What is paronychia?
Paronychia, also known as whitlow, is an infection in the area where the finger or toenail meets the skin. This can happen either at the side or the base of the nail.
Paronychia is one of the most common infections of the nails, and can happen after injury to the finger or sometimes even spontaneously. The area where the finger connects to the nail is prone to small cuts which can get infected by bacteria. The skin will then become red, inflamed and filled with pus, a white fluid made of dead white blood cells.
Paronychia can be grouped into two types:
Acute – A short-term infection, no longer than 6 weeks, that only affects one finger or toe and goes away after a few weeks.
Chronic – A long-term infection that affects several of your fingers or toes. It can heal and then come back again several times.
What are the symptoms of paronychia?
The symptoms of paronychia tend to start a few days after damaging the finger or toe. Common symptoms of paronychia include:
Red, swollen skin surrounding the nail, like on the base or side of the nail
Throbbing pain around the nails
Pale nail beds
Growth of an abscess (a sore, white spot which might burst, releasing pus)
The nail may become thicker or change shape
In severe cases, paronychia can cause you to develop a fever, feel unwell and have tender lymph nodes.
How common is paronychia?
Paronychia is 3 times more common in women than in men, and usually happens in people that have their hands or feet in water for long periods of time.
It’s also common in children as a result of nail biting or sucking their thumbs, which can damage the skin around the nail and transfer bacteria from the mouth into any open cuts.
What causes paronychia?
Acute paronychia is usually caused by bacterial infections on the area of the finger or toe that has been damaged recently. These infections tend to be from bacteria that live on our own skin, like Staphylococcus aureus or Streptococcus pyogenes. But in some cases, it can also be a fungal or viral infection, like candida or the herpes simplex virus.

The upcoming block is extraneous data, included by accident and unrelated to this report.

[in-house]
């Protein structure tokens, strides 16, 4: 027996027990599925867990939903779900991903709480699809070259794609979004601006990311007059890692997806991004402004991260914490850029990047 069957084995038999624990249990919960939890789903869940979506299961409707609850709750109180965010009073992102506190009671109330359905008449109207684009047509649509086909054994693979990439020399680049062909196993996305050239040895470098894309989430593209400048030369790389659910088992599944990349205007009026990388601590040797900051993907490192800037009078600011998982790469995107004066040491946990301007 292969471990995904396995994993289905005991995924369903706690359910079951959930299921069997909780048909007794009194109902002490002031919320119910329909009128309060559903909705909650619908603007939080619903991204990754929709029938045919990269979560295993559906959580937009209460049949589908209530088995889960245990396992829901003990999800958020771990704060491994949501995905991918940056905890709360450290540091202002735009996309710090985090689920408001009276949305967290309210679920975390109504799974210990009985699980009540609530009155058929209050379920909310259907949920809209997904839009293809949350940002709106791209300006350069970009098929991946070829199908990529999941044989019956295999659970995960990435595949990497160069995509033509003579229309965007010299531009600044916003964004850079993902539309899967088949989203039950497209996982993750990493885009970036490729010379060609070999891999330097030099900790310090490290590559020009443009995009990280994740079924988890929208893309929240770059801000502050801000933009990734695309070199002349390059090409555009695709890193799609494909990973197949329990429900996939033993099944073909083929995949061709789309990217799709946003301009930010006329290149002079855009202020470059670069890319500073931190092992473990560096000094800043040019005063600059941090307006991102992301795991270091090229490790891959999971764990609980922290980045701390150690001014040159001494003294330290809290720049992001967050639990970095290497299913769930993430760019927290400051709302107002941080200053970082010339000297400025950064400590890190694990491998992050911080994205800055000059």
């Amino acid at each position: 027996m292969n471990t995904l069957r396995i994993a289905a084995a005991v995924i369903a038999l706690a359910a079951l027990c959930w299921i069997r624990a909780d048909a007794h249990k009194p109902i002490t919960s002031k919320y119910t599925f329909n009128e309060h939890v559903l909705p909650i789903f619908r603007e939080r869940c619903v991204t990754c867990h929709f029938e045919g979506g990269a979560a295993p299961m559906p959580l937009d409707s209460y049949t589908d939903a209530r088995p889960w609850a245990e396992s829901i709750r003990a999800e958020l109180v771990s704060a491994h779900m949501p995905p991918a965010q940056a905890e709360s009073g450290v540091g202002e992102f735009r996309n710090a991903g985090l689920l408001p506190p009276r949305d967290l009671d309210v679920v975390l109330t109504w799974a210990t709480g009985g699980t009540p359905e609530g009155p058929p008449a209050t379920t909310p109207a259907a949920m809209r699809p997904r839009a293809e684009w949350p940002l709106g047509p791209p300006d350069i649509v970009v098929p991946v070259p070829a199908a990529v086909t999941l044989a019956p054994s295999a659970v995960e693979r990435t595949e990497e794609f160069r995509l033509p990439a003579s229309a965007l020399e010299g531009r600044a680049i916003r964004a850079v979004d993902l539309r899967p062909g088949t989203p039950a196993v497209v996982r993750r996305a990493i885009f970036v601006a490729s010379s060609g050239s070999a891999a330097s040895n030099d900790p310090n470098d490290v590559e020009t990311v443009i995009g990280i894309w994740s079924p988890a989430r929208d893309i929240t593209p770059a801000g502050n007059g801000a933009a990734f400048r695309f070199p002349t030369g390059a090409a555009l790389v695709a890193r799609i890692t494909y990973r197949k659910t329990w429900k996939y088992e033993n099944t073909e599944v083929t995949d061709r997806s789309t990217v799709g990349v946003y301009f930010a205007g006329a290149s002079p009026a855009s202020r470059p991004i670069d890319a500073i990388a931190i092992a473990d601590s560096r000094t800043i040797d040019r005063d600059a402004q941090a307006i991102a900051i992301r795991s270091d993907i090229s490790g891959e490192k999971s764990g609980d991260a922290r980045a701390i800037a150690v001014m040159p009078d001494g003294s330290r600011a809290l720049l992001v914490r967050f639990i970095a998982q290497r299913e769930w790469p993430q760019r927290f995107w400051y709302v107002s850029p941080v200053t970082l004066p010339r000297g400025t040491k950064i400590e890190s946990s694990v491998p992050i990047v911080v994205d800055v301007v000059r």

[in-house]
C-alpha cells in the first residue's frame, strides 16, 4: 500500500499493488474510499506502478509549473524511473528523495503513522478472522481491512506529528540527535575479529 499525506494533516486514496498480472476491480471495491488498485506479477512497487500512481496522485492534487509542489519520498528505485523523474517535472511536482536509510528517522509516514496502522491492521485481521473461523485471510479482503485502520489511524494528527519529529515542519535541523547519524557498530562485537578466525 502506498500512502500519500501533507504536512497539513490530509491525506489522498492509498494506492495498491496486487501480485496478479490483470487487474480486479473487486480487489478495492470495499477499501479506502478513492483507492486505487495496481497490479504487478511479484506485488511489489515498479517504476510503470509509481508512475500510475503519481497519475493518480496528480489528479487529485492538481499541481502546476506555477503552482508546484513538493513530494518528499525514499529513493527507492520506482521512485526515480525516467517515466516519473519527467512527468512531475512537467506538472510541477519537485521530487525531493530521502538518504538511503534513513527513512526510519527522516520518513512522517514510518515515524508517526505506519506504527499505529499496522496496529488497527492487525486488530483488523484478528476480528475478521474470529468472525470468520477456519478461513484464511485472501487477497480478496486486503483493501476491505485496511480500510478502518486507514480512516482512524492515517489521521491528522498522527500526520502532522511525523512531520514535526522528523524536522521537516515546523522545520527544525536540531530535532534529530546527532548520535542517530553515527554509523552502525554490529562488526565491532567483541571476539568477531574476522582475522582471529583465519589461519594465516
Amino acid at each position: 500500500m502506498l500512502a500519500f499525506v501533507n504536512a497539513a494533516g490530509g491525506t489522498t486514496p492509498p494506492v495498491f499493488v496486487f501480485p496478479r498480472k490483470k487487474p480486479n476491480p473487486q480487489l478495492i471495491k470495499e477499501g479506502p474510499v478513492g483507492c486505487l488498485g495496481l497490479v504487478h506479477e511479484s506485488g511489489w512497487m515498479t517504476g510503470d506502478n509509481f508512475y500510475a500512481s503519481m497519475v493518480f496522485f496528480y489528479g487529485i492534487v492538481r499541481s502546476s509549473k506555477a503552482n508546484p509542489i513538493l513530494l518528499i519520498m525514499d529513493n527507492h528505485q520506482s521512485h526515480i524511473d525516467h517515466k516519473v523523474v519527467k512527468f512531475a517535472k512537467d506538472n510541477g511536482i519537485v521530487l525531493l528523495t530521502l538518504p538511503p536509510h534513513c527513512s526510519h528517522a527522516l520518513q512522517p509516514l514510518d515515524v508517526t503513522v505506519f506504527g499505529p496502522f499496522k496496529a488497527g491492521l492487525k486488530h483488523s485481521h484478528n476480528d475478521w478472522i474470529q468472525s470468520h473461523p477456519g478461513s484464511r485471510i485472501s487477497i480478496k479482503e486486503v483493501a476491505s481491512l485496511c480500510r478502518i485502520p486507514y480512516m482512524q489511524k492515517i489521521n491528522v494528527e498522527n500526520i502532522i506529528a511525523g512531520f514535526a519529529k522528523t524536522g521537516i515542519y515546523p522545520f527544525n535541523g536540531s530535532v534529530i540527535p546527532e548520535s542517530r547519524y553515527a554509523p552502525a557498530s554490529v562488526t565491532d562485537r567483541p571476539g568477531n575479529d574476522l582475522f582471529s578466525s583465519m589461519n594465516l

Chronic paronychia is a slower process. It can either be caused by infection or irritation. It usually happens in people that work in jobs where their hands remain wet, like bartenders, housekeepers or dishwashers, but also in people that have a weak immune system, like in diabetes, HIV or cancer, or take medication that weakens their immune system.
How is paronychia diagnosed?
Usually, your doctor may want to ask you a few questions and examine your nail. This is usually enough for them to confirm paronychia.
How is paronychia treated?
Treatment for paronychia depends mostly on how severe the infection is.
In mild cases, soaking the finger in warm, salty water 4 times a day can help. Antiseptics, like chlorhexidine, iodine or TCP, can also be used to clean the wound. Ibuprofen or paracetamol can be given to reduce pain.
In severe cases, your doctor may want to give antibiotics to help with the infection. They could either give this in a cream which you can spread over the wound, or as a tablet to swallow. They are both effective ways of treatment
If you have an abscess, your doctor may want to make a cut in it and drain away the pus, which will help it heal and reduce the pain.
You will know if your paronychia is improving if the sharpness of the pain or redness starts to decrease from around 36 hours after treatment. The finger will still be a bit swollen and red for a few weeks after, but this is normal as it is a slow process of healing. After a few weeks, your finger should go back to normal and you should have a healthy nail. If you did lose a nail, it may take up to a year to fully grow back
When should I speak to a doctor?
Even though most people only get the typical symptoms from paronychia, rarely this might cause more important problems:
The infection causes an abscess
The nail may become yellow, brittle and may fall off
If you feel like the problem is getting worse after about 6 weeks or is spreading to the rest of the finger or the hand, please talk to your GP as soon as possible.
As children are more vulnerable to complications from paronychia, you should take them straight to A&E if any of these happen:
Your child develops a fever or becomes unwell
Their finger/toe becomes more red, swollen or painful
They are unable to bend their finger and is painful when trying
How can Livi help?
A Livi doctor can talk to you about your symptoms and give you advice on the next best steps. They can prescribe antibiotics if needed but can also direct you to the best place to get care.
- Reviewed by:
- Dr Bryony Henderson, Lead GP at Livi